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Will Beauty and the Beast Be Enough to Save Cineplex Inc. From Selling Pressure?

Beauty and the Beast reportedly broke records for the biggest opening for a PG-rated film. Will this be enough support for Cineplex Inc. (TSX:CGX) at a time when its shares are stuck? Shares are suffering from valuations that are too lofty.

The movie earned $170 million at the box office this past weekend — a number that surely has Walt Disney Co celebrating, along with movie exhibitioners such as Cineplex. For comparison purposes, Finding Dory had the second-biggest opening weekend for a PG-movie at $135 million.

While this is definitely a good thing for Cineplex, the question is, is it enough to save the stock from what I think will be short-term weakness as the company faces various challenges?

First off, let’s review another record-breaking opening weekend for a movie. That was back in December 2015; Star Wars: The Force Awakens brought in almost $250 million in its opening weekend. And Cineplex’s 2015 fourth-quarter results were, not surprisingly, strong, with revenues up almost 14% and box office attendance up 7.1%. So, while we can expect the strong box office for Beauty and the Beast to show in Cineplex’s results, there is more to consider.

To put this into perspective, let’s recall that box office accounts for 46% of revenue, food service accounts for 27.4% of revenue, and the other segment, which includes businesses such as gaming, Cineplex media, and the Rec Room, accounts for 26.6% of revenue.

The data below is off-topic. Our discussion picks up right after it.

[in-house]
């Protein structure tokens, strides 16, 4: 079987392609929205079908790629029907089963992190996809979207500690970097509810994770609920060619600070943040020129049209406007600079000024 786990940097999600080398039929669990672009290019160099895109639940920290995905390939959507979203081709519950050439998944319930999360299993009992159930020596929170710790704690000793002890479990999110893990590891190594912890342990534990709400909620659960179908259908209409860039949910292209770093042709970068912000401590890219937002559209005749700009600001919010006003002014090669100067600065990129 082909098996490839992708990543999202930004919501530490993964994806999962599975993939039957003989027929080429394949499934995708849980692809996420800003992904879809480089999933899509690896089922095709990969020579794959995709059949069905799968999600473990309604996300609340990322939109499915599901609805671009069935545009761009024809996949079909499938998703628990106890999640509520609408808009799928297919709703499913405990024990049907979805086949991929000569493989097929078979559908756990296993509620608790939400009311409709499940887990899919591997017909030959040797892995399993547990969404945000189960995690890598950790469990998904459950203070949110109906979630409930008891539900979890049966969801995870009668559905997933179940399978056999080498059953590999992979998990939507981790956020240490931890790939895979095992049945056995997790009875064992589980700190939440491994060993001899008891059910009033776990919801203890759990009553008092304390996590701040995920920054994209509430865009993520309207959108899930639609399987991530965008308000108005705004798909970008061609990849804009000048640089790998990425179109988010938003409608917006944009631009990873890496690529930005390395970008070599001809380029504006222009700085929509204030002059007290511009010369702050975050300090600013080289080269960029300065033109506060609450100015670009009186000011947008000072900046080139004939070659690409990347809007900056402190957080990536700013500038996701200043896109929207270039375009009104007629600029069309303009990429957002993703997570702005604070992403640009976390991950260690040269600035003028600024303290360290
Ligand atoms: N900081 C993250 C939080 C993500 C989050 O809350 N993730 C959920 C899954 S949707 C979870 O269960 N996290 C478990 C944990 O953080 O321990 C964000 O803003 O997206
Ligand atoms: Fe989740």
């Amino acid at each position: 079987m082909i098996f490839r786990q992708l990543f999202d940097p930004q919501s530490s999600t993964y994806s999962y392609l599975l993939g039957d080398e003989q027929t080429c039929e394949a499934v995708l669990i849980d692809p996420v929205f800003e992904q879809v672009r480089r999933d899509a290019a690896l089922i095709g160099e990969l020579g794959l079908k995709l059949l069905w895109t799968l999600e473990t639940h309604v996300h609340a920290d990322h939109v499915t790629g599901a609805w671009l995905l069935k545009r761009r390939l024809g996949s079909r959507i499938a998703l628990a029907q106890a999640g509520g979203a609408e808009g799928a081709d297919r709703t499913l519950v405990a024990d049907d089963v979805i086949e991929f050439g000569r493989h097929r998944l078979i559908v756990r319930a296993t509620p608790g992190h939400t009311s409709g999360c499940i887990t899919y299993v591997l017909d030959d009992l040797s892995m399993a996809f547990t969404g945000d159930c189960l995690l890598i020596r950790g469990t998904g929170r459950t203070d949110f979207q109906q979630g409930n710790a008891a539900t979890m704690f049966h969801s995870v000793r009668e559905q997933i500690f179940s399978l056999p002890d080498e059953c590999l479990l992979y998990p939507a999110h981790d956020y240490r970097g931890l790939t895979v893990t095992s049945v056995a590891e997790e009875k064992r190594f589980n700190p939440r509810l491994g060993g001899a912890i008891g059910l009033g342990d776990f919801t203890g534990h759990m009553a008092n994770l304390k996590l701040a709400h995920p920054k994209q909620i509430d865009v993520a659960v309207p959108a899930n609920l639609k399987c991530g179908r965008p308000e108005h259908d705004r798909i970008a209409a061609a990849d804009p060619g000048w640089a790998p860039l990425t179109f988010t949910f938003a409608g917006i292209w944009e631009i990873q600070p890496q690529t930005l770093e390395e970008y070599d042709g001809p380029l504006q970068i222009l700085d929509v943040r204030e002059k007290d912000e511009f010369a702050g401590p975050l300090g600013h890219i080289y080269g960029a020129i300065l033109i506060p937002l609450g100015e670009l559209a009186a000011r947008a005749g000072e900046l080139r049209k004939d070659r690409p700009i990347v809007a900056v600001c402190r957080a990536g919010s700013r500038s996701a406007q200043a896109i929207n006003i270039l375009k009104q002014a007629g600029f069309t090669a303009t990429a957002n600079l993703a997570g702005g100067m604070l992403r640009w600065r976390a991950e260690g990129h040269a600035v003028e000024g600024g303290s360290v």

So, while good box office results are still very positive for Cineplex, they are not the full story. And this is a good thing, as diversification has and will continue to move Cineplex away from “Hollywood” revenue, which is a very good cash flow business, but it leaves the company at the mercy of the big Hollywood companies and hoping for the next big blockbuster.

So, Cineplex is clearly delivering on its goal to diversify away from its mature “Hollywood” movie exhibition revenue, towards faster-growing businesses.

Compounding this, I also think that the valuation of the stock will not allow it to move higher much in reaction to these strong box office results. The shares trade at 40 times 2016 EPS and 28 times this year’s expected earnings, which seem high to me considering the growth rates in the business and the amount of investment that the company will continue to make this year in its diversification efforts.

To be clear, I still think this is a great company with long-term attractiveness. For those investors who already own the shares, holding on for the 3.23% dividend yield is a safe bet. But for those of us who do not own the shares, I think there will be a better time in the future to get into them.

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Fool contributor Karen Thomas has no position in any stocks mentioned. David Gardner owns shares of Walt Disney. The Motley Fool owns shares of Walt Disney. Walt Disney is a recommendation of Stock Advisor Canada.

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